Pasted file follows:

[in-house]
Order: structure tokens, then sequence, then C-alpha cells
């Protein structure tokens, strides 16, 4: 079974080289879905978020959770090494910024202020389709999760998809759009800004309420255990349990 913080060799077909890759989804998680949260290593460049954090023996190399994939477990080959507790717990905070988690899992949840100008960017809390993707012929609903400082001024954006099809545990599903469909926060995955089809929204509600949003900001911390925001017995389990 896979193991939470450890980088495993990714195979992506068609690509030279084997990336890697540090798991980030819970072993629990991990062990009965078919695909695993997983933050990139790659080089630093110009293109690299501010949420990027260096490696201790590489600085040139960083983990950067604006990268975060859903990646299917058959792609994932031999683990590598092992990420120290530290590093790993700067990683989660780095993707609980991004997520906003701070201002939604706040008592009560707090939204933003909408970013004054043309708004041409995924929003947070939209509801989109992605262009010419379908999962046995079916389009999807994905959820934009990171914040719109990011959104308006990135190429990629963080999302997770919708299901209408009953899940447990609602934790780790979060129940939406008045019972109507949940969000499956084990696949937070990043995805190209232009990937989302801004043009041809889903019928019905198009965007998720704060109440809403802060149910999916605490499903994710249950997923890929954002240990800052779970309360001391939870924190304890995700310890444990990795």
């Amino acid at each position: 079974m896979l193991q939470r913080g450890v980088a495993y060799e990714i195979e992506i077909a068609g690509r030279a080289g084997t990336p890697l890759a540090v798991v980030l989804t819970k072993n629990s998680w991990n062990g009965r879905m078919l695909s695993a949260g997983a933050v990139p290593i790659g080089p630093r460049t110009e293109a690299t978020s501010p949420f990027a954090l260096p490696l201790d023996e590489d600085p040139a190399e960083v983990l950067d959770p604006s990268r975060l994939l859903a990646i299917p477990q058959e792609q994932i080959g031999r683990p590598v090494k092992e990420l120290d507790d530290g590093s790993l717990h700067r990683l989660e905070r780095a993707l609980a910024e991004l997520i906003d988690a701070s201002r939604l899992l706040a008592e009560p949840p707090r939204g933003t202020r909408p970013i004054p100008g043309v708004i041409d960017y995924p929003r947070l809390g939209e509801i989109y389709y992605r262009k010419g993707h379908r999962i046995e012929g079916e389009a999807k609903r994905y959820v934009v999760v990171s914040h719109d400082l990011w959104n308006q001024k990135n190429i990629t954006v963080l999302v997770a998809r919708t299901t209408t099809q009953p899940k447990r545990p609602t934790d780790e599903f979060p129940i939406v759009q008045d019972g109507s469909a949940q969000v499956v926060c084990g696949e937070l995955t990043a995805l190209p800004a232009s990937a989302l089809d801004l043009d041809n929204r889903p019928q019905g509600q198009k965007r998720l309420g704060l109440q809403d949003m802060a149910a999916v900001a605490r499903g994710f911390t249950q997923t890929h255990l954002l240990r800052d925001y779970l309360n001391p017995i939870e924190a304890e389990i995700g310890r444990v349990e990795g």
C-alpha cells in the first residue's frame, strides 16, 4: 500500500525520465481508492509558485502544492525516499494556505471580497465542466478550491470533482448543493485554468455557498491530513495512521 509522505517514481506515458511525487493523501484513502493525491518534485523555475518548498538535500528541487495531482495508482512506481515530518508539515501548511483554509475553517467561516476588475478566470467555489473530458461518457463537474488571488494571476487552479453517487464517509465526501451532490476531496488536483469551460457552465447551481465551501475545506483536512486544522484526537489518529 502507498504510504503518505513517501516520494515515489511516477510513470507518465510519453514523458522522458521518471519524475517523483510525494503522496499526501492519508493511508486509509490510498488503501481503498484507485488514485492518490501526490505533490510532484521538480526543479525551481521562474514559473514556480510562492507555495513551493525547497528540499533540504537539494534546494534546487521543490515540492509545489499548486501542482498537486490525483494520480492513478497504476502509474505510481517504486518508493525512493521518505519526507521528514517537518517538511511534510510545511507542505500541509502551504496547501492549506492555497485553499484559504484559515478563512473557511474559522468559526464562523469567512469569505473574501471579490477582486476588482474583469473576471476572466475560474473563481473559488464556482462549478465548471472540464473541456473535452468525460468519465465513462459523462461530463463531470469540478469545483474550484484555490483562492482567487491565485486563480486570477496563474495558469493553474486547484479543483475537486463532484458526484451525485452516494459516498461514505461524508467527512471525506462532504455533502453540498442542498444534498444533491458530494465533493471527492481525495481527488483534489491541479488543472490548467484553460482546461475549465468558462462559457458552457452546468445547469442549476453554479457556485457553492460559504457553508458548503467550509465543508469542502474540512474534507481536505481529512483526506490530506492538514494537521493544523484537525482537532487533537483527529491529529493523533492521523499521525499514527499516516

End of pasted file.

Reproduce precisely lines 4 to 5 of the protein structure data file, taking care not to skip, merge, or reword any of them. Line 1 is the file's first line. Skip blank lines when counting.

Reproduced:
């Amino acid at each position: 079974m896979l193991q939470r913080g450890v980088a495993y060799e990714i195979e992506i077909a068609g690509r030279a080289g084997t990336p890697l890759a540090v798991v980030l989804t819970k072993n629990s998680w991990n062990g009965r879905m078919l695909s695993a949260g997983a933050v990139p290593i790659g080089p630093r460049t110009e293109a690299t978020s501010p949420f990027a954090l260096p490696l201790d023996e590489d600085p040139a190399e960083v983990l950067d959770p604006s990268r975060l994939l859903a990646i299917p477990q058959e792609q994932i080959g031999r683990p590598v090494k092992e990420l120290d507790d530290g590093s790993l717990h700067r990683l989660e905070r780095a993707l609980a910024e991004l997520i906003d988690a701070s201002r939604l899992l706040a008592e009560p949840p707090r939204g933003t202020r909408p970013i004054p100008g043309v708004i041409d960017y995924p929003r947070l809390g939209e509801i989109y389709y992605r262009k010419g993707h379908r999962i046995e012929g079916e389009a999807k609903r994905y959820v934009v999760v990171s914040h719109d400082l990011w959104n308006q001024k990135n190429i990629t954006v963080l999302v997770a998809r919708t299901t209408t099809q009953p899940k447990r545990p609602t934790d780790e599903f979060p129940i939406v759009q008045d019972g109507s469909a949940q969000v499956v926060c084990g696949e937070l995955t990043a995805l190209p800004a232009s990937a989302l089809d801004l043009d041809n929204r889903p019928q019905g509600q198009k965007r998720l309420g704060l109440q809403d949003m802060a149910a999916v900001a605490r499903g994710f911390t249950q997923t890929h255990l954002l240990r800052d925001y779970l309360n001391p017995i939870e924190a304890e389990i995700g310890r444990v349990e990795g």
C-alpha cells in the first residue's frame, strides 16, 4: 500500500525520465481508492509558485502544492525516499494556505471580497465542466478550491470533482448543493485554468455557498491530513495512521 509522505517514481506515458511525487493523501484513502493525491518534485523555475518548498538535500528541487495531482495508482512506481515530518508539515501548511483554509475553517467561516476588475478566470467555489473530458461518457463537474488571488494571476487552479453517487464517509465526501451532490476531496488536483469551460457552465447551481465551501475545506483536512486544522484526537489518529 502507498504510504503518505513517501516520494515515489511516477510513470507518465510519453514523458522522458521518471519524475517523483510525494503522496499526501492519508493511508486509509490510498488503501481503498484507485488514485492518490501526490505533490510532484521538480526543479525551481521562474514559473514556480510562492507555495513551493525547497528540499533540504537539494534546494534546487521543490515540492509545489499548486501542482498537486490525483494520480492513478497504476502509474505510481517504486518508493525512493521518505519526507521528514517537518517538511511534510510545511507542505500541509502551504496547501492549506492555497485553499484559504484559515478563512473557511474559522468559526464562523469567512469569505473574501471579490477582486476588482474583469473576471476572466475560474473563481473559488464556482462549478465548471472540464473541456473535452468525460468519465465513462459523462461530463463531470469540478469545483474550484484555490483562492482567487491565485486563480486570477496563474495558469493553474486547484479543483475537486463532484458526484451525485452516494459516498461514505461524508467527512471525506462532504455533502453540498442542498444534498444533491458530494465533493471527492481525495481527488483534489491541479488543472490548467484553460482546461475549465468558462462559457458552457452546468445547469442549476453554479457556485457553492460559504457553508458548503467550509465543508469542502474540512474534507481536505481529512483526506490530506492538514494537521493544523484537525482537532487533537483527529491529529493523533492521523499521525499514527499516516